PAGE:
Whole-Genome Sequencing of Unculturable Bacterium Using Whole-Genome Amplification

  • Yuichi HongohEmail author
  • Atsushi Toyoda
Part of the Methods in Molecular Biology book series (MIMB, volume 733)


More than 99% of microorganisms on the earth are unculturable with known culturing techniques. The emergence of metagenomics with high-throughput sequencing technologies has enabled researchers to capture a comprehensive view of a complex bacterial community which comprises both culturable and unculturable species. However, the function of an individual species remains difficult to elucidate in a conventional metagenomic study, which generates numerous genomic fragments of unidentifiable origins at a species or genus level. This limitation hampers any in-depth investigations of the community and its unculturable bacterial members. Recently, as an alternative or compensatory approach, genomics targeting a single unculturable bacterial species in a complex community has been proposed. In this approach, whole-genome amplification technique using Phi29 DNA polymerase is applied to obtain a sufficient quantity of DNA for genome sequence analysis from only a single to a thousand bacterial cells. It is expected that a combination of the conventional metagenomics and this single-species-targeting genomics provides a great progress in understanding of the ecology, physiology, and evolution of unculturable microbial communities.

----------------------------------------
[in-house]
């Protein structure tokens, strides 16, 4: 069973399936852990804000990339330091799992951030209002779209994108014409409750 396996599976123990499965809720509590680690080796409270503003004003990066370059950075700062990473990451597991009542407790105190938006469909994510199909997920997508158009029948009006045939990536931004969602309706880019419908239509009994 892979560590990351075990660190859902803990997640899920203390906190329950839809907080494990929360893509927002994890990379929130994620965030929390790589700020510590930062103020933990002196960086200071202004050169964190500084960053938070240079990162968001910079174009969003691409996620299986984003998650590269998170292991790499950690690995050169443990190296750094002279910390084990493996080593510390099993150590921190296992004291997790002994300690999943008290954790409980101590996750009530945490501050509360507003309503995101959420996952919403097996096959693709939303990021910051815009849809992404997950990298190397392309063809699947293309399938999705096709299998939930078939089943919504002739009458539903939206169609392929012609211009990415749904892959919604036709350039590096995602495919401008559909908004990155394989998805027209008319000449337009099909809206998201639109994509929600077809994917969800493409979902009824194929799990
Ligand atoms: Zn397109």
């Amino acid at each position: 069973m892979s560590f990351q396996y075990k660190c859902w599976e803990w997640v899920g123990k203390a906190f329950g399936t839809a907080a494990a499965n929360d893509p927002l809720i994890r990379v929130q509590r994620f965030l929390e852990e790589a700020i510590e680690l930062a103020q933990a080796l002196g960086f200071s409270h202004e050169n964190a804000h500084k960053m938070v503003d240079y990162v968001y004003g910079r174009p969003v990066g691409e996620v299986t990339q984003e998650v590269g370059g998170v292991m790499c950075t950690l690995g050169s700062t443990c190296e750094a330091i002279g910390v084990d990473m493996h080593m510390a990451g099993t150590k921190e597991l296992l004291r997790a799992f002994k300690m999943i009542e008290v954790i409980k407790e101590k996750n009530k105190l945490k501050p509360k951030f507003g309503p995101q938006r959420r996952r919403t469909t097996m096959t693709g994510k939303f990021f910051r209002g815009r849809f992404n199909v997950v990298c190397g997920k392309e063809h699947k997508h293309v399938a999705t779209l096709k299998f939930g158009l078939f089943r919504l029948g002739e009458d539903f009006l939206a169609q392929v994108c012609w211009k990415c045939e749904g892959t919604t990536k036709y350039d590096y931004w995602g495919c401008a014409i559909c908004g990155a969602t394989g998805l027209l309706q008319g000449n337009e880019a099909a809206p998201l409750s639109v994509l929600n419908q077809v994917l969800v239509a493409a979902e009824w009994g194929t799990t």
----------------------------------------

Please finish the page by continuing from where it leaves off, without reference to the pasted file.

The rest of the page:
Key words

Whole-genome amplification Phi29 DNA polymerase Pyrosequence Uncultivable Uncultured Environmental genomics Metagenomics Single-cell genomics Termite Symbiosis 



The authors would like to thank Drs. M. Ohkuma, M. Hattori, and other coworkers for supporting our studies.


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Copyright information

© Springer Science+Business Media, LLC 2011

Authors and Affiliations

  1. 1.Department of Biological Sciences, Graduate School of Bioscience and BiotechnologyTokyo Institute of TechnologyTokyoJapan

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